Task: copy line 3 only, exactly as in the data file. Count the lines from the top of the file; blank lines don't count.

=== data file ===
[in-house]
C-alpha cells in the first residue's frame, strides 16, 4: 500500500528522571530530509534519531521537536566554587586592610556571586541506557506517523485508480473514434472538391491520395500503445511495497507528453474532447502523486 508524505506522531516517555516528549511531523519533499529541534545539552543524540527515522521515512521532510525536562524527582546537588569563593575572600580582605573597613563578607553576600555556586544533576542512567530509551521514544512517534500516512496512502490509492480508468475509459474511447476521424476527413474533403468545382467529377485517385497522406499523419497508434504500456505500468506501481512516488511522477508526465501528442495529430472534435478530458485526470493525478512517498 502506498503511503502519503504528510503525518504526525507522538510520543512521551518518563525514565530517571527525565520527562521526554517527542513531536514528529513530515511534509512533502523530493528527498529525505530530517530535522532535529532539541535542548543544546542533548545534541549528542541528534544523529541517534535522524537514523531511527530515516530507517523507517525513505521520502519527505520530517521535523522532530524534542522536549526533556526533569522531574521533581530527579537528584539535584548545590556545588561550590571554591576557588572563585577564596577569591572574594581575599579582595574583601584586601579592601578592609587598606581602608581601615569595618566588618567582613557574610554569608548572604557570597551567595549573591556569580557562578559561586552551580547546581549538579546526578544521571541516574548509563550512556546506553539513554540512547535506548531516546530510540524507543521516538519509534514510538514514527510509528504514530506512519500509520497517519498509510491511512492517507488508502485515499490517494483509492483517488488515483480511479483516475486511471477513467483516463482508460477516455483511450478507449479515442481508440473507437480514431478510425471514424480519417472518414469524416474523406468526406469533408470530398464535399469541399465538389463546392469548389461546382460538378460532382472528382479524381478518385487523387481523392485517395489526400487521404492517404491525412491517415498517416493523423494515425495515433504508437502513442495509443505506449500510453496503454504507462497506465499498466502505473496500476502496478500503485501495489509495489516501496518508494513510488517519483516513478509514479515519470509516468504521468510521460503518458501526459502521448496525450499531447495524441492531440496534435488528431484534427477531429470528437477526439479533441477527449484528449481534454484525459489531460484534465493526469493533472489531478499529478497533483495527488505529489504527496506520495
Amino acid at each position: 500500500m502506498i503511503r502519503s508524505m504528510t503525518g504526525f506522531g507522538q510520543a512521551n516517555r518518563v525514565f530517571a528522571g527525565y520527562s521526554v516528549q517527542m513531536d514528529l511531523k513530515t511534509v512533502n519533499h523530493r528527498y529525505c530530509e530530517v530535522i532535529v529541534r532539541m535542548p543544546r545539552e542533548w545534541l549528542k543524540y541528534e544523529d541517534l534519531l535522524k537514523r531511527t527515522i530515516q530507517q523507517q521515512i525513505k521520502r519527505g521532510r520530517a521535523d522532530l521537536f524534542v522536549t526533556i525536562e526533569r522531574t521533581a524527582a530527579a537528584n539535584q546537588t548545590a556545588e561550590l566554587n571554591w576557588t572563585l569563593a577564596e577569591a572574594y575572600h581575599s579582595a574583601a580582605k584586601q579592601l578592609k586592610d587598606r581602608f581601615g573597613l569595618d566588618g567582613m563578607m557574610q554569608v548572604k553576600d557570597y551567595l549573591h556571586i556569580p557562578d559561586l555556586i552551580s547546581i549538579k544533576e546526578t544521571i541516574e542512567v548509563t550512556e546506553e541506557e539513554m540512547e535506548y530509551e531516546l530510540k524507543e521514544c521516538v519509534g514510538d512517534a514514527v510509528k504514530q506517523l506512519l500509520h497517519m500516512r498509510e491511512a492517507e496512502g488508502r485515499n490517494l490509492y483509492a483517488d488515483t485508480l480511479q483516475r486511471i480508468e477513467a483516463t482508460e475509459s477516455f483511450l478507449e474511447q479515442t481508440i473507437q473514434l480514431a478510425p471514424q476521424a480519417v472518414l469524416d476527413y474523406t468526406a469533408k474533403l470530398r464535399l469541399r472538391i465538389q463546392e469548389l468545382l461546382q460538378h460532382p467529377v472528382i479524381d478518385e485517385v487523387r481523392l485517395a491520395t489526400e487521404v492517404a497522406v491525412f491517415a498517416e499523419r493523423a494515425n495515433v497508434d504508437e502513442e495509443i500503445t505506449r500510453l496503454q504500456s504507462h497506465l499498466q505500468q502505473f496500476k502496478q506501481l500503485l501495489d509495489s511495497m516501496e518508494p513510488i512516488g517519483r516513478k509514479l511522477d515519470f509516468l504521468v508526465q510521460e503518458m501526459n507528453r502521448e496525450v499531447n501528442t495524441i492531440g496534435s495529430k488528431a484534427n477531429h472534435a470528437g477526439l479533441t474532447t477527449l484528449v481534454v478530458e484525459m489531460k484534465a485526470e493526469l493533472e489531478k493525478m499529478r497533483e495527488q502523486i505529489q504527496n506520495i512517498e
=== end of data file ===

Amino acid at each position: 500500500m502506498i503511503r502519503s508524505m504528510t503525518g504526525f506522531g507522538q510520543a512521551n516517555r518518563v525514565f530517571a528522571g527525565y520527562s521526554v516528549q517527542m513531536d514528529l511531523k513530515t511534509v512533502n519533499h523530493r528527498y529525505c530530509e530530517v530535522i532535529v529541534r532539541m535542548p543544546r545539552e542533548w545534541l549528542k543524540y541528534e544523529d541517534l534519531l535522524k537514523r531511527t527515522i530515516q530507517q523507517q521515512i525513505k521520502r519527505g521532510r520530517a521535523d522532530l521537536f524534542v522536549t526533556i525536562e526533569r522531574t521533581a524527582a530527579a537528584n539535584q546537588t548545590a556545588e561550590l566554587n571554591w576557588t572563585l569563593a577564596e577569591a572574594y575572600h581575599s579582595a574583601a580582605k584586601q579592601l578592609k586592610d587598606r581602608f581601615g573597613l569595618d566588618g567582613m563578607m557574610q554569608v548572604k553576600d557570597y551567595l549573591h556571586i556569580p557562578d559561586l555556586i552551580s547546581i549538579k544533576e546526578t544521571i541516574e542512567v548509563t550512556e546506553e541506557e539513554m540512547e535506548y530509551e531516546l530510540k524507543e521514544c521516538v519509534g514510538d512517534a514514527v510509528k504514530q506517523l506512519l500509520h497517519m500516512r498509510e491511512a492517507e496512502g488508502r485515499n490517494l490509492y483509492a483517488d488515483t485508480l480511479q483516475r486511471i480508468e477513467a483516463t482508460e475509459s477516455f483511450l478507449e474511447q479515442t481508440i473507437q473514434l480514431a478510425p471514424q476521424a480519417v472518414l469524416d476527413y474523406t468526406a469533408k474533403l470530398r464535399l469541399r472538391i465538389q463546392e469548389l468545382l461546382q460538378h460532382p467529377v472528382i479524381d478518385e485517385v487523387r481523392l485517395a491520395t489526400e487521404v492517404a497522406v491525412f491517415a498517416e499523419r493523423a494515425n495515433v497508434d504508437e502513442e495509443i500503445t505506449r500510453l496503454q504500456s504507462h497506465l499498466q505500468q502505473f496500476k502496478q506501481l500503485l501495489d509495489s511495497m516501496e518508494p513510488i512516488g517519483r516513478k509514479l511522477d515519470f509516468l504521468v508526465q510521460e503518458m501526459n507528453r502521448e496525450v499531447n501528442t495524441i492531440g496534435s495529430k488528431a484534427n477531429h472534435a470528437g477526439l479533441t474532447t477527449l484528449v481534454v478530458e484525459m489531460k484534465a485526470e493526469l493533472e489531478k493525478m499529478r497533483e495527488q502523486i505529489q504527496n506520495i512517498e